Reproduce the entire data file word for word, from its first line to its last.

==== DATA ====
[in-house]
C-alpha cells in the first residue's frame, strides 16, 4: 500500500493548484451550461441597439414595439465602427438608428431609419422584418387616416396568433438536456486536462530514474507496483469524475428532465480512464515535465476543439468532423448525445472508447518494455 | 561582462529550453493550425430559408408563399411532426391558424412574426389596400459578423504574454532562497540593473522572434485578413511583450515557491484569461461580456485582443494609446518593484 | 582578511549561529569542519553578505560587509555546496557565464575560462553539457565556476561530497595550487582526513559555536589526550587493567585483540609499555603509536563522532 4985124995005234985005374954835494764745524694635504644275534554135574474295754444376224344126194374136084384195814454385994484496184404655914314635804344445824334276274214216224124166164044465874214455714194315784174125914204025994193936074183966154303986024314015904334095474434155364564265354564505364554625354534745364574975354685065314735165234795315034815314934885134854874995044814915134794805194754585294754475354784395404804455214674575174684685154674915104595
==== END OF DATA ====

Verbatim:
[in-house]
C-alpha cells in the first residue's frame, strides 16, 4: 500500500493548484451550461441597439414595439465602427438608428431609419422584418387616416396568433438536456486536462530514474507496483469524475428532465480512464515535465476543439468532423448525445472508447518494455 | 561582462529550453493550425430559408408563399411532426391558424412574426389596400459578423504574454532562497540593473522572434485578413511583450515557491484569461461580456485582443494609446518593484 | 582578511549561529569542519553578505560587509555546496557565464575560462553539457565556476561530497595550487582526513559555536589526550587493567585483540609499555603509536563522532 4985124995005234985005374954835494764745524694635504644275534554135574474295754444376224344126194374136084384195814454385994484496184404655914314635804344445824334276274214216224124166164044465874214455714194315784174125914204025994193936074183966154303986024314015904334095474434155364564265354564505364554625354534745364574975354685065314735165234795315034815314934885134854874995044814915134794805194754585294754475354784395404804455214674575174684685154674915104595